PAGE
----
This book has been a long time in the making, as it’s a product of the study I did for my thesis, only slightly amended for the amount of time I have had to think in between. I sent off the proposal about a year ago, did some revisions, assured them that it would be the right length and now I understand that the editorial meeting will be this week.
Every time I think about this book I can hardly believe that I’m at this stage. The aim of the book is to explain that identity is fluid and flexible and that there is a multidimensional way to model the construction of identity. I really hope that I get to publish it. For now I can only wait for the email telling me yay or nay.
On the fiction front I have not been so fortunate. I don’t know if Mercury is retrograde in Virgo or if my work is just not enough, but somehow it strikes me as cruel that agents and publishers don’t get back to prospective authors. Maybe I am crap, but why not tell me in a nice roundabout way, or even straight out? I could understand it if it meant writing out reams of longhand notes each evening, but a simple email rejection is better than months of waiting for nothing.
I have detected some unrest amongst some of my writing friends. I don’t know if it’s the credit crunch or something else, but authors are getting mighty fed up with not getting taken up by agents and are starting to analyse that empty feeling when no acknowledgement is forthcoming. The word ‘validation’ has been pushed to the fore and in one message I described my own needs for validation from writing peers as the behaviour of a ‘needy girlfriend’! When I had sent the message to someone I sat and thought about it.
I am familiar with the Buddhist concept of attachment causing suffering, and all to familiar with this in life when it comes to attachment to people. I am not someone who takes commitment lightly, and this makes it all the harder to let go or even distance myself. Words such as loss, abandonment and rejections are all part of my emotional vocabulary, and over time I have come to terms with them and accepted them in my life as part of socially constructed illusion.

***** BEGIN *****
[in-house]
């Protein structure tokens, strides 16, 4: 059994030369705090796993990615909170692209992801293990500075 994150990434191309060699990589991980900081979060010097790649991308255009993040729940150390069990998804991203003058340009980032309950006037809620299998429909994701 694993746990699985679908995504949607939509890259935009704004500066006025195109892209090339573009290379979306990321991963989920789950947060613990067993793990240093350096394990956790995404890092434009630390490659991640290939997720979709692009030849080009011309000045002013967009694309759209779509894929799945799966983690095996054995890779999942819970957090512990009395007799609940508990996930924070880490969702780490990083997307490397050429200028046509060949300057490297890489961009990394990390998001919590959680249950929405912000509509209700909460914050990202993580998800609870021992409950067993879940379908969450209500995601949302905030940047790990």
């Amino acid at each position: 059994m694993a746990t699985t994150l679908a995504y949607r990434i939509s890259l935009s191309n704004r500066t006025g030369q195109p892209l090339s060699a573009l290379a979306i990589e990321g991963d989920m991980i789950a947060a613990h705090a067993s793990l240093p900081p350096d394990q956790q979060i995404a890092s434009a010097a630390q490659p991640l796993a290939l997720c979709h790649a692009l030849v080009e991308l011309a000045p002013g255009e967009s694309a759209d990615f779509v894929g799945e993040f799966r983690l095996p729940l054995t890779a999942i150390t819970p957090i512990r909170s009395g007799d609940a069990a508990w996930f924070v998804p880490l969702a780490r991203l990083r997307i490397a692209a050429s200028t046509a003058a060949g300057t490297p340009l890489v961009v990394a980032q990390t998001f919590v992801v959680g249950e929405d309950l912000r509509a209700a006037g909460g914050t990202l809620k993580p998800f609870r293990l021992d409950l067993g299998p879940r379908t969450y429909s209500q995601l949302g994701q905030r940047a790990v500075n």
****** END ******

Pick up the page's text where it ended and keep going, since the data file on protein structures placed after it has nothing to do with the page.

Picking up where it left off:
Even so, I have become enmeshed in the circular dance of needing someone to say nice things about my work, needing someone to read it and preferably needing someone to publish it to make me a ‘real’ author. I am sad to say that this has became a large part of my life. Just the other day I read a journal entry from when I was writing my second novel, Finding Isaak. For a moment I felt disorientated and then I realised that this was before Life Immaterial existed. I felt a huge sense of creation, that I had managed to bring a story into the world that didn’t exist before, an extension of myself. For a moment, that in itself was a major achievement. Until the neediness of hungry avarice whispered in my ear that ‘it’s not published’ and ‘you haven’t got paid for it.’ Glass-half-full girl whispered in the other ear: ‘Yet’ and we all went back to checking our emails to see if any agents or publishers had responded.
It also got me thinking about fiction and non-fiction. In my postmodern opinion, there isn’t much difference between the two, but hey-ho, let’s agree with the marketing people who like to stereotype – sorry – genre literature. For a while now I have been writing novels and little by little they have climbed to the top of my writing priorities, as if it’s a race to get published. I know as much as anyone the horrors of editing, copy-editing and proofreading, so why I think producing a fiction book would be any more fun than producing a thesis, I do not know. I expect the difference is the perceived reward. There would be an advance then hopefully another book and some earnings. On the other hand, I don’t know of many fiction writers who just write; most have a day job and write in their spare time.
I sincerely hope that this attachment, this race for validation isn’t what is driving writers to put in so much for so little. It seems increasingly so that writing fiction is maximum effort for minimum financial reward; the only tangible reward seems to be validation. Writing non-fiction is a little different. We already know that to write non-fiction you have to know a lot about what is usually quite a niche subject, and if you are so deeply entrenched in that niche, a book is the obvious way forward and hardly seems like a job. Also, non-fiction is usually connected to the day job and can be usefully used on a professional CV without conjuring up a picture of a starving artist in a garret.
I’m not giving up on writing fiction, I love the feeling of creating a world that is new and fresh. I may even write something extraordinary one day. But for now it’s onwards and upwards with the identity book. As I sit her, pale with anticipation, champagne in one hand and a box of hankies in the other, ready as usual for every eventuality, I already have another non-fiction book in the stocks. Strangely, I don’t seem so attached to it. Is it because I’m an expert in my field and that I’m not trying to reinvent the wheel? Is it the lack of competition? Is it the overwhelming help and care Palgrave McMillan have given every step of the way to keep me informed? Or is it the recognition that I have finally crossed the finish line in this part of my professional life and that I don’t need validation?
Either way, I’m making plans to cut those scarlet arteries of attachment to fiction and enjoy it for the unique creative experience it truly is.
Keep your fingers crossed for me. I’m waiting, waiting, waiting.